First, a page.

Not only should you be mindful of your security system and functioning locks, but you should also be mindful of the area directly surrounding your home. If you put yourself in the mindset of a burglar, it’s easy to imagine not wanting to be seen – to get inside and outside of a house as quickly and quietly as possible. It’s important to keep your property well landscaped – meaning burglars wouldn’t be able to hide behind trees or unkempt shrubs or bushes. By trimming obstructing plant life, and displaying visible signage that announces that your home is protected with an alarm system, you can manage to both prevent and deter potential burglars at the same time. Follow these rules as soon as you move in, and relax knowing that your home is well protected.

     

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  • Analyze the Locks On Your Home

    Posted on January 6th, 2016 0 Comments

    home locks

    The entire purpose of locks are to impede the attempts of someone who’s attempting to get into your home for enough time that they will be detected. First of all, it’s essential to have deadbolts installed on your home or business. While many regular lever and knob locks offer an element of security, the denser, stronger deadbolts will effectively deter or delay break-ins completely. One major issue that can occur when deadbolts are incorrectly installed is that the hole on the door frame where the bolt goes isn’t drilled deep enough to allow the bolt to fully deploy, and work effectively. If the bolt of the lock can’t extend completely, the deadbolt is just as ineffective as any shoddily installed lock – meaning it can’t do much.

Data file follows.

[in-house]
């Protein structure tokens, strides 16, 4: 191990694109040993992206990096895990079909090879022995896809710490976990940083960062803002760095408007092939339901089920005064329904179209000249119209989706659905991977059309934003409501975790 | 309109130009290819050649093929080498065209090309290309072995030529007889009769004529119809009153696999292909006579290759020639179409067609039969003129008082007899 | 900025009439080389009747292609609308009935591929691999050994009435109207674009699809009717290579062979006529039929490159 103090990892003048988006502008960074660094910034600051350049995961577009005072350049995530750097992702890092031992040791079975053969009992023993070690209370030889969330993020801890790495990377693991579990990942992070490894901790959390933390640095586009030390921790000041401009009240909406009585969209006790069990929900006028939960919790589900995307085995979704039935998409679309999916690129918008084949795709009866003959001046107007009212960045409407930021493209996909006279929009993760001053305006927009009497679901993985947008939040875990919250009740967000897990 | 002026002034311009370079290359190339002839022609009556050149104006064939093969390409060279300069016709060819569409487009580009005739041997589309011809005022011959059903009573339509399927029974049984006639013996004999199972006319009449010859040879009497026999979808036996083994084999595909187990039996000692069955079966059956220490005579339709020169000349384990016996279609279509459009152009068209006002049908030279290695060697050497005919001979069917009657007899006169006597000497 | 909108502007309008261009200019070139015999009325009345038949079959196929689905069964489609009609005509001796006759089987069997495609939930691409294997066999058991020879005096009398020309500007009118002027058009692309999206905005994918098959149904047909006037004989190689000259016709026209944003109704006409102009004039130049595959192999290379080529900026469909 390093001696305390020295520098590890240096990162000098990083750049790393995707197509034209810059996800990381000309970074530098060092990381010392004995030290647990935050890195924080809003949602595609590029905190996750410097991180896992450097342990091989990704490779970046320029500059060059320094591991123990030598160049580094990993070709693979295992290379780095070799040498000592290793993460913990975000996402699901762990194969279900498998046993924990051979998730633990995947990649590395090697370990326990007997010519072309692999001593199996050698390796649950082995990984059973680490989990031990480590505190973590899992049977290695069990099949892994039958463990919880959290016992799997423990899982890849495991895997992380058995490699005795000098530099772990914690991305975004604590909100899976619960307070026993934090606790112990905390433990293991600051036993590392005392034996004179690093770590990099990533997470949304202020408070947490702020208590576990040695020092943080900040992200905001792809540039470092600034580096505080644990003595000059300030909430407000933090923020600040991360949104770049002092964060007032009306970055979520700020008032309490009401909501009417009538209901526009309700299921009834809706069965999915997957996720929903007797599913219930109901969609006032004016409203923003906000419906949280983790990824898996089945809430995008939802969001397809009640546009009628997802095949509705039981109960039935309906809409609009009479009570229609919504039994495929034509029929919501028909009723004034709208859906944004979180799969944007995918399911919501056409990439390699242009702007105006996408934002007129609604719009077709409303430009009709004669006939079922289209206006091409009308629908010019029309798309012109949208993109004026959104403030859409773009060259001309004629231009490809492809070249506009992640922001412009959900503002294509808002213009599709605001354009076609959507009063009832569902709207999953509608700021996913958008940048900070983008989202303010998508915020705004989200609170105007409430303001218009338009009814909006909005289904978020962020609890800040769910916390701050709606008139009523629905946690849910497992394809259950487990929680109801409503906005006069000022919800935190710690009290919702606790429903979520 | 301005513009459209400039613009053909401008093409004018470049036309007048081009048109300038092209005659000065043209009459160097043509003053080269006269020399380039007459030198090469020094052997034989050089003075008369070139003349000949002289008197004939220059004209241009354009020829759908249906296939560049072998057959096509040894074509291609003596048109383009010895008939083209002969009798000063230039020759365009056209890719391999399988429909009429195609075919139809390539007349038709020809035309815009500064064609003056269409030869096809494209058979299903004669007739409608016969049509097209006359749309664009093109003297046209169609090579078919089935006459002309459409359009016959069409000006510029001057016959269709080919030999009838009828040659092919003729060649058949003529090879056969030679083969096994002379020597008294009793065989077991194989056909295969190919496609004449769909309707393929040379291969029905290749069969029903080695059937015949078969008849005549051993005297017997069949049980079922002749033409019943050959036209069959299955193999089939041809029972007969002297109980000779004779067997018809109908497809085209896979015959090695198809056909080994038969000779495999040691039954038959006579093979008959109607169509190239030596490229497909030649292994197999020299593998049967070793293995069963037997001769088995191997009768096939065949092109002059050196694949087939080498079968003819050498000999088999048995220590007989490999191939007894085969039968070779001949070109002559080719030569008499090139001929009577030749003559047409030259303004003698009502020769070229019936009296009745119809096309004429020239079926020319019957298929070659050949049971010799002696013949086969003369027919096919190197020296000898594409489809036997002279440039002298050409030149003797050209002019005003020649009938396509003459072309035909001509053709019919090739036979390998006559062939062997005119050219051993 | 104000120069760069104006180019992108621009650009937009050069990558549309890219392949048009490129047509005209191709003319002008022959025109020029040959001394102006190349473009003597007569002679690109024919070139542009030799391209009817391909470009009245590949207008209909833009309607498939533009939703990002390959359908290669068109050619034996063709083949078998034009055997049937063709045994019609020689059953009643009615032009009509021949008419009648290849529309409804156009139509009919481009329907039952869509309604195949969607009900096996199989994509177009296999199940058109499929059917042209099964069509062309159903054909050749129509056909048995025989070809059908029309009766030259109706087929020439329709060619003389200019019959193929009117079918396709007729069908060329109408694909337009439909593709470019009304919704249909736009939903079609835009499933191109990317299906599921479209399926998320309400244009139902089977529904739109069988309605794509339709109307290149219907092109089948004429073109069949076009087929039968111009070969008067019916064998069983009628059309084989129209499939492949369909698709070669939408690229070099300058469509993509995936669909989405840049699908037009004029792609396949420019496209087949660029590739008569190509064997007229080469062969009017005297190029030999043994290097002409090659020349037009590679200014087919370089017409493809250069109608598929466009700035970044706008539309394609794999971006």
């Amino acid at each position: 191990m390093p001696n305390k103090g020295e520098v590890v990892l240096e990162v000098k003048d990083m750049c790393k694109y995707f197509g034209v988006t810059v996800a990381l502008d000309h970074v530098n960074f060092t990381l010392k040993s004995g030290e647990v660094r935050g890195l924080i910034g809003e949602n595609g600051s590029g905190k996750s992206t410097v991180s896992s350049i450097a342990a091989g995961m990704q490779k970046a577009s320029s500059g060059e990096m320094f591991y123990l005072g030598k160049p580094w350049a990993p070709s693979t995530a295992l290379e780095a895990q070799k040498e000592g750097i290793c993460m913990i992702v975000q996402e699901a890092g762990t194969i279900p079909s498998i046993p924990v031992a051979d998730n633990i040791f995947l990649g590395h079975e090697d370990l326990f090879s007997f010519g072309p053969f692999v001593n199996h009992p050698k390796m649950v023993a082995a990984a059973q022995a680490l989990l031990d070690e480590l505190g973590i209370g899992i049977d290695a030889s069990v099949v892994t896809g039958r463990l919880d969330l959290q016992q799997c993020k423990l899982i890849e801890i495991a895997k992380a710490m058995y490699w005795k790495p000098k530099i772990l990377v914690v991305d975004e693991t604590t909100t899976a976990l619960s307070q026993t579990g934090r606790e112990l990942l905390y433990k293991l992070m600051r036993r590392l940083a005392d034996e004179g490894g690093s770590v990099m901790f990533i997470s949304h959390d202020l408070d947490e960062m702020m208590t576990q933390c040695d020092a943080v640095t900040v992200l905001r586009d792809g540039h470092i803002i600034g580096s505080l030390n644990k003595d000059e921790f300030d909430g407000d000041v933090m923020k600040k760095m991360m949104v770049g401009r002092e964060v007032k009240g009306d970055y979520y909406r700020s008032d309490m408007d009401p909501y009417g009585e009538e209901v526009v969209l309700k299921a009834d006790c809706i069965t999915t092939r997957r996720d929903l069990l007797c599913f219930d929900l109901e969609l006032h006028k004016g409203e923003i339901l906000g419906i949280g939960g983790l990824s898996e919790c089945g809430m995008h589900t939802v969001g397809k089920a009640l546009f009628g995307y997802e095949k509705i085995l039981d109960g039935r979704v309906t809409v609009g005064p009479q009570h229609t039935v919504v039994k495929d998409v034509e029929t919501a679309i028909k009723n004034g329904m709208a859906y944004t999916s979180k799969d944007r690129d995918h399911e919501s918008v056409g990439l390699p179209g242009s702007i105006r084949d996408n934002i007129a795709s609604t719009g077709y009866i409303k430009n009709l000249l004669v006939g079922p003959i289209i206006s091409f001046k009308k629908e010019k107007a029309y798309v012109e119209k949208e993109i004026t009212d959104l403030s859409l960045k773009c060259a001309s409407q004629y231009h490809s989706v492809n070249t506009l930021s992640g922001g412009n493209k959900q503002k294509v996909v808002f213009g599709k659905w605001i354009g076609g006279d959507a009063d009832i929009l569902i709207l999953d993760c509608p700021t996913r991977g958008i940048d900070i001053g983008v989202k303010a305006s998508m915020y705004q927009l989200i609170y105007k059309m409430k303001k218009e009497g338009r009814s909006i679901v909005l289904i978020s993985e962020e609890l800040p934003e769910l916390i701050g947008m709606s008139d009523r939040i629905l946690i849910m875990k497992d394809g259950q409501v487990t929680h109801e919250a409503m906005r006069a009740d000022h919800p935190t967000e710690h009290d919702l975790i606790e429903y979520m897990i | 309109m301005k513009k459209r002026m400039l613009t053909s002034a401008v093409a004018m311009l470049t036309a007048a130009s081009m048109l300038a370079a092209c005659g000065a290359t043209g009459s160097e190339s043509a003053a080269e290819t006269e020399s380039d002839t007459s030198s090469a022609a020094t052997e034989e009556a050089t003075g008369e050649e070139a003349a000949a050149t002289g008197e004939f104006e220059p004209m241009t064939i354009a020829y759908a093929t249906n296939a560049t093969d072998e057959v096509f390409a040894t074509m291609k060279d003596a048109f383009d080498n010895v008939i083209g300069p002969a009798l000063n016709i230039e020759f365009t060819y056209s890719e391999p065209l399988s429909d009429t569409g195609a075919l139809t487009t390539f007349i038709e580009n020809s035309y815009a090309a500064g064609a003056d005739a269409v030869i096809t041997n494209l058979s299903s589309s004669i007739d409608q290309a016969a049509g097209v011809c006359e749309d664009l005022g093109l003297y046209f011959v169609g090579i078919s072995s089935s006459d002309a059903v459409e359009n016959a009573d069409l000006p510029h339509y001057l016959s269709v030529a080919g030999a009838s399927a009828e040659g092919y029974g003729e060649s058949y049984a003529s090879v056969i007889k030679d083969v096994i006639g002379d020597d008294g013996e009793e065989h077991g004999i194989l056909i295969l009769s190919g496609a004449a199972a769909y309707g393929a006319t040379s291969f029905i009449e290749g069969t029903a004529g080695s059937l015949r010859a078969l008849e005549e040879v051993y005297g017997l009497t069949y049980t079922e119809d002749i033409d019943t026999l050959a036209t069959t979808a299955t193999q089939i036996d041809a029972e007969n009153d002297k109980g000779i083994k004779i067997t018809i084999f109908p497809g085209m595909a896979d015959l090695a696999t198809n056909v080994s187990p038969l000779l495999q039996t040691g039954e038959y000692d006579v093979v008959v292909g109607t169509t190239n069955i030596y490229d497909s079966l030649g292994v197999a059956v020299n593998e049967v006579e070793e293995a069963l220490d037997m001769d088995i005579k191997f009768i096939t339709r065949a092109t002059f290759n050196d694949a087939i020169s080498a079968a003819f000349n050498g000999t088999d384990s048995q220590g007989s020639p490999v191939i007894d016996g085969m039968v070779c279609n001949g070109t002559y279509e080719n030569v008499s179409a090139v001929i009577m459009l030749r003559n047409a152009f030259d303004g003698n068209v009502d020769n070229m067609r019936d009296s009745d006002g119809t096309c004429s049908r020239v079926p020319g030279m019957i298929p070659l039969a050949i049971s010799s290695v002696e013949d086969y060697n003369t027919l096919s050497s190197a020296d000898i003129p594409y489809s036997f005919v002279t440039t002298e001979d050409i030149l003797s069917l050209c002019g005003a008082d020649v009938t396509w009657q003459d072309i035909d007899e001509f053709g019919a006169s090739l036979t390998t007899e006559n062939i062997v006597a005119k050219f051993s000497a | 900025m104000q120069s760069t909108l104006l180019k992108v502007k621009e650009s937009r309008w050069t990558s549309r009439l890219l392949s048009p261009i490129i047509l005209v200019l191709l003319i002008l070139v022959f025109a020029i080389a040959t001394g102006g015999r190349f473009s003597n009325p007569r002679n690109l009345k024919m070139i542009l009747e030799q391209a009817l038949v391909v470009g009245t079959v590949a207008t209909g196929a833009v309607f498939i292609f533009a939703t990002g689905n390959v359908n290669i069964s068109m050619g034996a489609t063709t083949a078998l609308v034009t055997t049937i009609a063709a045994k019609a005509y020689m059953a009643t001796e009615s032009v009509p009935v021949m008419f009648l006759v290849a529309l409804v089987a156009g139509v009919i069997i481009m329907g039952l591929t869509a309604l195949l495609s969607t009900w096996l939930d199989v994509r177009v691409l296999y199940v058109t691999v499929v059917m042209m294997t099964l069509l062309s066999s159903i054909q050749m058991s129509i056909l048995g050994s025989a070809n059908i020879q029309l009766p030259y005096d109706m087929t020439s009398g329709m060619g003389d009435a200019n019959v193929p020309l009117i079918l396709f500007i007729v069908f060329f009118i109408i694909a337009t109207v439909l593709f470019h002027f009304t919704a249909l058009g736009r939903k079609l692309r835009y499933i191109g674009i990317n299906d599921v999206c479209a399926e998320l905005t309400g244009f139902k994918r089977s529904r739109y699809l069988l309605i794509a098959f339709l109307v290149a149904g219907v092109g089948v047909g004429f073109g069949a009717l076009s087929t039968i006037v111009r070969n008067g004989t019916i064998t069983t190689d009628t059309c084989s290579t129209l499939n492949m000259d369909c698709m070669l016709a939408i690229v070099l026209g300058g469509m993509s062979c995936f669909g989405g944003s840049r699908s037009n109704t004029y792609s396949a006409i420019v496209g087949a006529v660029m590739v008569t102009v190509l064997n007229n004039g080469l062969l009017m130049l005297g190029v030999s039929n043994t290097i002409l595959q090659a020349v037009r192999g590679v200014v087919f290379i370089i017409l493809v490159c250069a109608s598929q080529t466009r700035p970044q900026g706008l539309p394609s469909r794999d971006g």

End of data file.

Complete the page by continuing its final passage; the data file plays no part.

Leave no Windows for Doubt

    Ensure that your windows are checked. If they can slide open, and can be opened from the outside you need to ask yourself if you have another kind of lock on them than the one that was initially present. Many window locks are simply latches that hold windows close; they can’t truly lock them in an emergency, and can be opened with not too much effort. Reinforce the security of your home by adding functional locks to all windows.

    Make sure no burglar is sliding through those patio doors

    Look into any sliding glass doors present in your home. Traditionally, patio doors are the most vulnerable entry point for houses as they’re usually located in the back of the house, hidden from the view of any watchful neighbors. These doors are usually only secured by the same kind of ineffective latch that holds windows closed, and many can even be lifted completely out of it’s frame from outside – even when locked. Similarly as to your windows, you’re going to want to make sure that there’s an additional form of lock installed on any sliding glass patio door. This can be anything from a deadbolt, to a simple door pin, a tool that secures the moving door to the stationary door – making it much more difficult to lift the door out of it’s frame.

    Keep your gates guarded

    If your home has a back gate, make sure to secure it with a lock additional to the one that was given when you moved in. Depending on the type of locks you utilize inside your home, you can even purchase a gate lock that can be keyed to the same key as all your home locks – simply to minimize the amount of keys you have to carry around. Lots of bright outdoor lighting couldn’t hurt either.